CFP: TAG 2014 – Interpreting the Deep Past: The Convergence of Material Remains, Myth and Memory – Deadline March 21, 2014

We are excited to invite abstracts for our session at the Theoretical Archaeology Group (US) meeting 2014, which takes place 23-25 May 2014 at the University of Illinois at Urbana-Champaign (https://www.regonline.com/builder/site/Default.aspx?EventID=1195202).

DEADLINE EXTENDED TO 21 MARCH 2014.

Interpreting the Deep Past: The Convergence of Material Remains, Myth and Memory

Organizers:
Megan Daniels (Stanford), meganjd@stanford.edu
Thea De Armond (Stanford), dearmond@stanford.edu

This panel invites papers that consider archaeology as the convergence of temporalities — that is, archaeology as memory, constantly interpreted and reinterpreted. How does the archaeologist cope with the palimpsest of matter and signification constituted by material remains? Suggested topics include: methods of preservation and presentation of archaeological heritage; object life-cycles and their implications for archaeological interpretation; and the influence of contemporary events on the interpretation of the past. Send abstracts of 300 words or less by March 21 to dearmond@stanford.edu and meganjd@stanford.edu.

Abstract: In his introduction to The Dark Abyss of Time (English translation 2011; Le sombre abîme du temps, 2008), Laurent Olivier likens the practice of archaeology unto dreaming. Like dreams, the archaeological past is transient: “All that can be had from exhuming some memory of the past is a glimpse of it that is impossible to hold onto, and that dissipates irretrievably.” (Olivier 2011, xiv)

For Olivier, archaeology deals with a constantly shifting palimpsest of material snapshots layered over by memories, altered realities and the context of our own vantage point in the present. Thus, rather than recovering and representing the past in a unilinear, sequential and historicist fashion, the archaeologist, like the psychoanalyst, engages in the arduous process of teasing out tangled memories to uncover the meanings of things past. These memories are themselves interpretations of the past, kept alive through their continual transformation in the present. The archaeologist, then, deals not so much with history as with memory and its persistent, present and necessary reinterpretation.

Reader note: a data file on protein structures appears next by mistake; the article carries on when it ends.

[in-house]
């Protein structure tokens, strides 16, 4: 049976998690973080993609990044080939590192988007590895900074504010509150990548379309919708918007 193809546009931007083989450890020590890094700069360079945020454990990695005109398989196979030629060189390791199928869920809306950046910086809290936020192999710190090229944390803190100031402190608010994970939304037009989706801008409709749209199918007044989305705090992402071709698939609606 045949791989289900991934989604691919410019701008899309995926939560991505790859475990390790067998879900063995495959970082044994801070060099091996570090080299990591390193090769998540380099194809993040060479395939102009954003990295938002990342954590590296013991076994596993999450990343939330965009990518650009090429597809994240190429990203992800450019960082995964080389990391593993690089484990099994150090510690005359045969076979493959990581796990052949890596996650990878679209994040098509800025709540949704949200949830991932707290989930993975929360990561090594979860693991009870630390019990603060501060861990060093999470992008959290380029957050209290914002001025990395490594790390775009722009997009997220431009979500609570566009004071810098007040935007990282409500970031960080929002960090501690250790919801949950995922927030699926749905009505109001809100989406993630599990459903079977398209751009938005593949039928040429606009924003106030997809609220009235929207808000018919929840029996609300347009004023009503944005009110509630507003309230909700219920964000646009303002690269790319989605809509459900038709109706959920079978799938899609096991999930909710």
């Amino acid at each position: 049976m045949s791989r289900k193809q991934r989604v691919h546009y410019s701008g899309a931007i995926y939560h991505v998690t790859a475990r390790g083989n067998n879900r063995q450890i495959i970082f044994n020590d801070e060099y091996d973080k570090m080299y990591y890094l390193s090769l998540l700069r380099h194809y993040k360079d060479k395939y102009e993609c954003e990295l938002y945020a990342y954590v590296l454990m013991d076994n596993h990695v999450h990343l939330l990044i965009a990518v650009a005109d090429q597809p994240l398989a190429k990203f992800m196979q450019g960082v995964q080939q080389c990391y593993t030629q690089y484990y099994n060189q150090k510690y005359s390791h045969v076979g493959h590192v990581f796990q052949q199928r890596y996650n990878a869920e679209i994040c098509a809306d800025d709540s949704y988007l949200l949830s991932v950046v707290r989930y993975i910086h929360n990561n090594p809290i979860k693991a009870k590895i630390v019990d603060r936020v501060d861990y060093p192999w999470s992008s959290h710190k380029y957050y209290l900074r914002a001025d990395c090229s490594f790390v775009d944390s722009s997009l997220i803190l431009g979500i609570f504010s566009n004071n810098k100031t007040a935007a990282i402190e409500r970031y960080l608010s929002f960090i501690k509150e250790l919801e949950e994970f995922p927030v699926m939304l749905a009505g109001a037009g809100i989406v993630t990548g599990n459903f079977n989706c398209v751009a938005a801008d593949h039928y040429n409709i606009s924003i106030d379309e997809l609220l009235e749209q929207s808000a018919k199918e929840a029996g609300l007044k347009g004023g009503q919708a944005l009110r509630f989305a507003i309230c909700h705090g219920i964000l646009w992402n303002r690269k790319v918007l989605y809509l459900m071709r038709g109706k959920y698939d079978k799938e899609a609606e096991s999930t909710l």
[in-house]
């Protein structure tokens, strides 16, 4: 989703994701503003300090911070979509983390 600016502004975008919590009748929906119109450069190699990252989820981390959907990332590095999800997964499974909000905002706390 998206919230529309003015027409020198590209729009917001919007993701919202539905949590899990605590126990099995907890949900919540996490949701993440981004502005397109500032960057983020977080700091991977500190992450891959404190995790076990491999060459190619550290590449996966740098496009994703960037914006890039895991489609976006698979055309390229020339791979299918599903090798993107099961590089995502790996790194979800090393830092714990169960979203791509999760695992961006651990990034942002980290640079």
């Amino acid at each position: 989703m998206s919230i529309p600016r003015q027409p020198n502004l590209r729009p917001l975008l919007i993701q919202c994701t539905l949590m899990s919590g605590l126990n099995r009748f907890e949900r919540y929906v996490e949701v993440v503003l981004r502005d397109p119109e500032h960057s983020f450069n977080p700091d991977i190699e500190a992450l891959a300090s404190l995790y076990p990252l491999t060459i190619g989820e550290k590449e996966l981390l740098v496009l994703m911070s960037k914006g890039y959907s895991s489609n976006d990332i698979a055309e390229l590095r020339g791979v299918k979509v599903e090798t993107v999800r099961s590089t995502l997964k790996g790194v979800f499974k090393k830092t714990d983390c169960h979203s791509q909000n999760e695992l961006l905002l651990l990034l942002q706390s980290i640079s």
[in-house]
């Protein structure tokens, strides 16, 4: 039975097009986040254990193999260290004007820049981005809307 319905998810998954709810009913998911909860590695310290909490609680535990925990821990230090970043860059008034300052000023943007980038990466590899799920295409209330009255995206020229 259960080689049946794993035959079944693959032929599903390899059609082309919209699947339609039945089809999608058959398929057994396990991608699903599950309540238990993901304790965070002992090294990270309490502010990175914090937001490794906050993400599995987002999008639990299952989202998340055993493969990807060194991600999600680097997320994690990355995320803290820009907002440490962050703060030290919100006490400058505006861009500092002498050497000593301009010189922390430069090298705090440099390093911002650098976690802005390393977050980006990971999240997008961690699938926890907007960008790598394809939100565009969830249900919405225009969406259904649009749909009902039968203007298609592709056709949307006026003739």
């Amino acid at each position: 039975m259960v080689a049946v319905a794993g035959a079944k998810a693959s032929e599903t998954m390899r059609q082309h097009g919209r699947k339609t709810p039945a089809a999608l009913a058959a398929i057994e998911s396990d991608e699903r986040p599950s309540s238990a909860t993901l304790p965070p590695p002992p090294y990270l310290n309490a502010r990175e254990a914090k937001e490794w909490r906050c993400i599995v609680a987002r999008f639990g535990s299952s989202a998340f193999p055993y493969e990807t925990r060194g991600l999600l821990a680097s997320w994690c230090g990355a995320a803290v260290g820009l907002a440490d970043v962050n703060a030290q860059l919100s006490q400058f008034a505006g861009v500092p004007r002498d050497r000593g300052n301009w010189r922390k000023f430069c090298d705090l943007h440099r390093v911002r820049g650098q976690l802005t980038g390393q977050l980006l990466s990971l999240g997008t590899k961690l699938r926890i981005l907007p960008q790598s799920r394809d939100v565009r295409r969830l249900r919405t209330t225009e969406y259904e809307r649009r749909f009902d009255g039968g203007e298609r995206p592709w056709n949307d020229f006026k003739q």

For this panel, we invite papers that explore the past as a convergence of myth and memory from a variety of viewpoints. How does the archaeologist cope with the palimpsest of testimonies, snapshots and narratives offered by material remains? Suggested topics include:

  • methods of preservation and presentation of archaeological heritage
  • object life-cycles and their implications for archaeological interpretation
  • the influence of contemporary events on the interpretation of the past.

Session notes: We invite 4-5 papers, 20 minutes in duration, that engage with this central question. We anticipate a 10-minute Q&A period to follow each of the papers, followed by a 30-minute period for remarks by a final discussant and open group discussion.